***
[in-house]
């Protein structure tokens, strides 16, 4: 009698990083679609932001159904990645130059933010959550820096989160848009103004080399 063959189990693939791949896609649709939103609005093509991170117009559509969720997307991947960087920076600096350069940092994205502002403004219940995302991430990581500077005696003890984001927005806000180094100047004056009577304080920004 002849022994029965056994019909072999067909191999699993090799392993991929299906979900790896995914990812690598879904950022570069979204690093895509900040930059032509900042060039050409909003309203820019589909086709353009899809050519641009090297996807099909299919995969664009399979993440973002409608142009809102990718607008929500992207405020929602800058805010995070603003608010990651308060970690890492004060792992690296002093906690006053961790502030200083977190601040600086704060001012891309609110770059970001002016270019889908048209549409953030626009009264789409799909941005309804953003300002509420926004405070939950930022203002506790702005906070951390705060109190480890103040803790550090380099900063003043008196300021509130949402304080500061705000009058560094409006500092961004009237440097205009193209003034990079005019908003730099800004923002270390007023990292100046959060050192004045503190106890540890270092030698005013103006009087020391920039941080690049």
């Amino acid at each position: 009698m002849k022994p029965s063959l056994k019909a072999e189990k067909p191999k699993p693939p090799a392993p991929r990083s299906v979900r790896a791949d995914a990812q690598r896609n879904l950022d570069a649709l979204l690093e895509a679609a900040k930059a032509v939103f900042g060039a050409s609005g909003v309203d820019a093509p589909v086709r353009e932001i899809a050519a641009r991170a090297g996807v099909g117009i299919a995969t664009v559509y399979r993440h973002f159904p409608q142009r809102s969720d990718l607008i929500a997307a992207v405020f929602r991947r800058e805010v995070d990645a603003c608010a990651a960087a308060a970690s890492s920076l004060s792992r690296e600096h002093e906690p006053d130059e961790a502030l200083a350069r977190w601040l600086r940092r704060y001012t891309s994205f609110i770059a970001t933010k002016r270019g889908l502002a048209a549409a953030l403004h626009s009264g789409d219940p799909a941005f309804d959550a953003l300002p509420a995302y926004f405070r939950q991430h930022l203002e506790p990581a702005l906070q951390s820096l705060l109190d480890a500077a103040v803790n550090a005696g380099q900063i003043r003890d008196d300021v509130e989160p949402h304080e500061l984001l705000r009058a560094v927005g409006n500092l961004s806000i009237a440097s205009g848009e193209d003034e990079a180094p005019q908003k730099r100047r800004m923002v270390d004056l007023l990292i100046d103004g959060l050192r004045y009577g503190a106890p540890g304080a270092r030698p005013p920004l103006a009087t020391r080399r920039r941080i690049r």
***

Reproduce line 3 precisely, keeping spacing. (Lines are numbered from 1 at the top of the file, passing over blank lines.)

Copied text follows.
């Amino acid at each position: 009698m002849k022994p029965s063959l056994k019909a072999e189990k067909p191999k699993p693939p090799a392993p991929r990083s299906v979900r790896a791949d995914a990812q690598r896609n879904l950022d570069a649709l979204l690093e895509a679609a900040k930059a032509v939103f900042g060039a050409s609005g909003v309203d820019a093509p589909v086709r353009e932001i899809a050519a641009r991170a090297g996807v099909g117009i299919a995969t664009v559509y399979r993440h973002f159904p409608q142009r809102s969720d990718l607008i929500a997307a992207v405020f929602r991947r800058e805010v995070d990645a603003c608010a990651a960087a308060a970690s890492s920076l004060s792992r690296e600096h002093e906690p006053d130059e961790a502030l200083a350069r977190w601040l600086r940092r704060y001012t891309s994205f609110i770059a970001t933010k002016r270019g889908l502002a048209a549409a953030l403004h626009s009264g789409d219940p799909a941005f309804d959550a953003l300002p509420a995302y926004f405070r939950q991430h930022l203002e506790p990581a702005l906070q951390s820096l705060l109190d480890a500077a103040v803790n550090a005696g380099q900063i003043r003890d008196d300021v509130e989160p949402h304080e500061l984001l705000r009058a560094v927005g409006n500092l961004s806000i009237a440097s205009g848009e193209d003034e990079a180094p005019q908003k730099r100047r800004m923002v270390d004056l007023l990292i100046d103004g959060l050192r004045y009577g503190a106890p540890g304080a270092r030698p005013p920004l103006a009087t020391r080399r920039r941080i690049r």